- REUTERS/Lucas Jackson
Billionaire activist investor Bill Ackman, founder of Pershing Square Capital, is hosting a conference call for investors on Friday morning to discuss his fund’s investment in Valeant Pharmaceuticals.
The call will take place at 9 a.m. ET, with Ackman and other Pershing Square portfolio managers and analysts taking questions.
Since taking a position earlier this year, Pershing Square has potentially lost more than $1 billion on paper on Valeant, the fund’s largest stock holding.
Shares of the Canadian drug company have collapsed since Wednesday after the California-based short-selling firm Citron Research published a report asking whether Valeant was operating an Enron-like fraud.
Valeant’s share price has declined by more than 38% since the report came out.
Valeant has categorically denied the allegations in the Citron report. The company hosted an all-hands call on Monday morning to address the allegations.
Ackman’s Pershing Square Capital Management owns 21,473,933 shares of Valeant, including 2 million shares Ackman bought during Wednesday’s sell-off, CNBC reported.
Pershing Square is Valeant’s third-largest shareholder.
Ackman first disclosed his position in Valeant on March 17, when the share price was $200 per share. At that share price, the position was worth $3.9 billion.
With his added shares from last week, Ackman’sposition is worth $2.36 billion at a closing share price of $110.04 from Monday. That would represent a loss of around $1.5 billion.
Valeant’s stock has come under pressure in recent months. In late September, Democrats on the House Oversight and Government Reform Committee sent a letter to the committee’s chairman, Jason Chaffetz (R-Utah), asking him to subpoena the pharmaceutical company for documents related to price increases of acquired drugs.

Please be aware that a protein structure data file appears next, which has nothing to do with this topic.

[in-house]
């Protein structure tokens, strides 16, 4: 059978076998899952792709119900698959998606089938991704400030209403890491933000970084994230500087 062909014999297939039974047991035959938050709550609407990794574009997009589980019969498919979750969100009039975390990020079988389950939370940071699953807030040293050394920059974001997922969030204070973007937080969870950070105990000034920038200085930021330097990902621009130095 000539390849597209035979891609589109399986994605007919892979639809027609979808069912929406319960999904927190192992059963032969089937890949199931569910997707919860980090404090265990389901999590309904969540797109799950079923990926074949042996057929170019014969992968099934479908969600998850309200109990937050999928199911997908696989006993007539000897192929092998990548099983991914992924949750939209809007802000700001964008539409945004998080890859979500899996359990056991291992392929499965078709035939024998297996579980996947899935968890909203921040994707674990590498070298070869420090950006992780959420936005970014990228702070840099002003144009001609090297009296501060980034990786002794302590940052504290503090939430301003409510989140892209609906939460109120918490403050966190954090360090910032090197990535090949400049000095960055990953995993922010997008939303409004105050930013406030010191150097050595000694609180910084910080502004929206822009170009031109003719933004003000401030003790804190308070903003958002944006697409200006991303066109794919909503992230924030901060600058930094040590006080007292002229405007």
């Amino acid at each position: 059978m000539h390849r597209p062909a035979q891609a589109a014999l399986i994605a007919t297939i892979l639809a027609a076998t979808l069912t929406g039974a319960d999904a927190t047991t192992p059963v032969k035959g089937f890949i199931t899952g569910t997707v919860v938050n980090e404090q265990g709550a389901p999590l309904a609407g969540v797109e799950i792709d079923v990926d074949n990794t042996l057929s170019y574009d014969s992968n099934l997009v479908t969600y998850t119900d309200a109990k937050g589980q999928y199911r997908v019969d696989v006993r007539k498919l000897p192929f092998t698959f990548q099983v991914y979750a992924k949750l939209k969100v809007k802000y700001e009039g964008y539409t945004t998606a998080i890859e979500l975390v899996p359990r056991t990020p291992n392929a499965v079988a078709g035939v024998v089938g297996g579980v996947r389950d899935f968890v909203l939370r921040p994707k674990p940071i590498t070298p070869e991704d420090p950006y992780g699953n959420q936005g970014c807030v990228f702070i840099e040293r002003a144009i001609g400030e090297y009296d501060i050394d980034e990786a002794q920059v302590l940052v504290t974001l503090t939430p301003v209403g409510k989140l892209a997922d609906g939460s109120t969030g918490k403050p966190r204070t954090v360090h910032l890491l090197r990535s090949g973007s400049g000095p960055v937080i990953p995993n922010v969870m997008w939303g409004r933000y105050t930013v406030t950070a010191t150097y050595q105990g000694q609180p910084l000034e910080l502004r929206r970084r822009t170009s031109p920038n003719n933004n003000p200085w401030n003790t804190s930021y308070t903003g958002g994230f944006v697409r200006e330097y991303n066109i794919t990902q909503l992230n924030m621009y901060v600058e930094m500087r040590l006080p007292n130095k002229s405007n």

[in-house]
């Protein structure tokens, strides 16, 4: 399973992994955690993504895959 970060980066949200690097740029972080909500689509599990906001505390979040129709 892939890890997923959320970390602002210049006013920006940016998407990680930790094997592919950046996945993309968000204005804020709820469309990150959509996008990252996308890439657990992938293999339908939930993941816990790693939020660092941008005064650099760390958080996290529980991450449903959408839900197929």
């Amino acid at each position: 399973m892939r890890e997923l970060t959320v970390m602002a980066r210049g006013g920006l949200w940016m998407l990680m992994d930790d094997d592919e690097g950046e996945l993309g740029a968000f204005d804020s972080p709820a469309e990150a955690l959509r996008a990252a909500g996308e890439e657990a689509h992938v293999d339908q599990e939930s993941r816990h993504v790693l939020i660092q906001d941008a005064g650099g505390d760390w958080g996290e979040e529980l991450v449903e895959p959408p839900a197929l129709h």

At the Bloomberg Most Influential Conference earlier this month, Ackman said drug repricing was a very small part of Valeant’s business.
He later added: “Valeant has made a massive contribution to drug development, more so than almost any other company.”
In the spring of 2014, Ackman teamed up with Valeant to pursue a hostile takeover of Allergan, the maker of Botox.All of Ackman and Valeant’s offers were rejected.
At the time, Ackman didn’t own any shares of Valeant. He couldn’t own Valeant shares while working with the company on the takeover.
Ackman made around $2.6 billion on his position in Allergan after the company was acquired by Actavis in a $66 billion deal in November.
Pershing Square was the best-performing hedge fund last year, returning 40.4%. This year is a different story.
Pershing Square Holdings, the publicly traded vehicle for the fund, was down 11.2% for the year to October 20 before the Valeant collapse. The latest performance data for the fund is expected to come out Wednesday afternoon.